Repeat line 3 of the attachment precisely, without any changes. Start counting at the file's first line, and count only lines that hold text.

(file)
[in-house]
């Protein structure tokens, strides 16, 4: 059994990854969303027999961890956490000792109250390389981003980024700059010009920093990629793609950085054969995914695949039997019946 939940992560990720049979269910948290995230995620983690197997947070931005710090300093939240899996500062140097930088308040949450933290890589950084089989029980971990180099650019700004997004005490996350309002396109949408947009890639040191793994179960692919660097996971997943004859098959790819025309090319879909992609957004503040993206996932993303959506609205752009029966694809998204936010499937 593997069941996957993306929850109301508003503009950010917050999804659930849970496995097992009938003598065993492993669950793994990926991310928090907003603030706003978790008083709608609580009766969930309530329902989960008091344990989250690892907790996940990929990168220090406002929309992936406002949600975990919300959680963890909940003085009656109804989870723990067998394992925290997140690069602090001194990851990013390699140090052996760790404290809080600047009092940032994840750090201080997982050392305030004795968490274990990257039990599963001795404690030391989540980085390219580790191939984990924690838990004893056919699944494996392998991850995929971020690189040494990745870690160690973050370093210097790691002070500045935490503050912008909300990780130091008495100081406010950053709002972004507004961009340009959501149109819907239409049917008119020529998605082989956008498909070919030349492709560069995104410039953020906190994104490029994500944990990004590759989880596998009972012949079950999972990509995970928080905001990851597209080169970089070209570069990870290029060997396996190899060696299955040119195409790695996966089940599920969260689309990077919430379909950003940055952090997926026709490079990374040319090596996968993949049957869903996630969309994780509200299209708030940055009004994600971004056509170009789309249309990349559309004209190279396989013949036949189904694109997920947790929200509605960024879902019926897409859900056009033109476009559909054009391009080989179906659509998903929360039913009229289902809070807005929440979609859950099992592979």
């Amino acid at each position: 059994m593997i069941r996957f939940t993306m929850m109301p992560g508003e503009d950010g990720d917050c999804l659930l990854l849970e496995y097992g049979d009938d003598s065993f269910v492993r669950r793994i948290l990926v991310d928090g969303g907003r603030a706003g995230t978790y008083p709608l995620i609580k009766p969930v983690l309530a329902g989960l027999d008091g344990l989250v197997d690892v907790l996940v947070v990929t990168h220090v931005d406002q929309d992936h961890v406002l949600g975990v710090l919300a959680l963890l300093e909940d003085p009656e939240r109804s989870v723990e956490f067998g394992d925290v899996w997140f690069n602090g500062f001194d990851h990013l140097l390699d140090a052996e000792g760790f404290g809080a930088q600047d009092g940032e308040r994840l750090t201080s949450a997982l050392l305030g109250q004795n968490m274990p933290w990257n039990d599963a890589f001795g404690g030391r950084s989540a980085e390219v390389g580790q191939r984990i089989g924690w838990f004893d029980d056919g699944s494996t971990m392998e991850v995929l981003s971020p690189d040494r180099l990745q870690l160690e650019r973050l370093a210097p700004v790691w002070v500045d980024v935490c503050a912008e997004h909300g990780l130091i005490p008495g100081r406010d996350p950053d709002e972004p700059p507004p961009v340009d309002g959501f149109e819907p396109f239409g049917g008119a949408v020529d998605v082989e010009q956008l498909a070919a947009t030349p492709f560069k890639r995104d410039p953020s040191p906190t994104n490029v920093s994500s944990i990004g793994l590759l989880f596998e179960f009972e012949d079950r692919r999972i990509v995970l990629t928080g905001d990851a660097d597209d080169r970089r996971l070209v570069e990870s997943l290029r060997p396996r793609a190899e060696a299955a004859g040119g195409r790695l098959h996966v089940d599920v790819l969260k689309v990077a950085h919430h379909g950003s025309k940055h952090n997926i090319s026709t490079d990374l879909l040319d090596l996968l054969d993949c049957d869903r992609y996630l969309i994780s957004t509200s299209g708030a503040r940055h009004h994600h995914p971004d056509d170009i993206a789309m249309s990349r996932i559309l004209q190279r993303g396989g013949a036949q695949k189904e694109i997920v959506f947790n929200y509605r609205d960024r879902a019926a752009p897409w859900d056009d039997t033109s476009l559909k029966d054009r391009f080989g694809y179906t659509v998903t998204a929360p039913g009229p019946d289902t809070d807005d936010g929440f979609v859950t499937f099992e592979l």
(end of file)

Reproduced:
């Amino acid at each position: 059994m593997i069941r996957f939940t993306m929850m109301p992560g508003e503009d950010g990720d917050c999804l659930l990854l849970e496995y097992g049979d009938d003598s065993f269910v492993r669950r793994i948290l990926v991310d928090g969303g907003r603030a706003g995230t978790y008083p709608l995620i609580k009766p969930v983690l309530a329902g989960l027999d008091g344990l989250v197997d690892v907790l996940v947070v990929t990168h220090v931005d406002q929309d992936h961890v406002l949600g975990v710090l919300a959680l963890l300093e909940d003085p009656e939240r109804s989870v723990e956490f067998g394992d925290v899996w997140f690069n602090g500062f001194d990851h990013l140097l390699d140090a052996e000792g760790f404290g809080a930088q600047d009092g940032e308040r994840l750090t201080s949450a997982l050392l305030g109250q004795n968490m274990p933290w990257n039990d599963a890589f001795g404690g030391r950084s989540a980085e390219v390389g580790q191939r984990i089989g924690w838990f004893d029980d056919g699944s494996t971990m392998e991850v995929l981003s971020p690189d040494r180099l990745q870690l160690e650019r973050l370093a210097p700004v790691w002070v500045d980024v935490c503050a912008e997004h909300g990780l130091i005490p008495g100081r406010d996350p950053d709002e972004p700059p507004p961009v340009d309002g959501f149109e819907p396109f239409g049917g008119a949408v020529d998605v082989e010009q956008l498909a070919a947009t030349p492709f560069k890639r995104d410039p953020s040191p906190t994104n490029v920093s994500s944990i990004g793994l590759l989880f596998e179960f009972e012949d079950r692919r999972i990509v995970l990629t928080g905001d990851a660097d597209d080169r970089r996971l070209v570069e990870s997943l290029r060997p396996r793609a190899e060696a299955a004859g040119g195409r790695l098959h996966v089940d599920v790819l969260k689309v990077a950085h919430h379909g950003s025309k940055h952090n997926i090319s026709t490079d990374l879909l040319d090596l996968l054969d993949c049957d869903r992609y996630l969309i994780s957004t509200s299209g708030a503040r940055h009004h994600h995914p971004d056509d170009i993206a789309m249309s990349r996932i559309l004209q190279r993303g396989g013949a036949q695949k189904e694109i997920v959506f947790n929200y509605r609205d960024r879902a019926a752009p897409w859900d056009d039997t033109s476009l559909k029966d054009r391009f080989g694809y179906t659509v998903t998204a929360p039913g009229p019946d289902t809070d807005d936010g929440f979609v859950t499937f099992e592979l």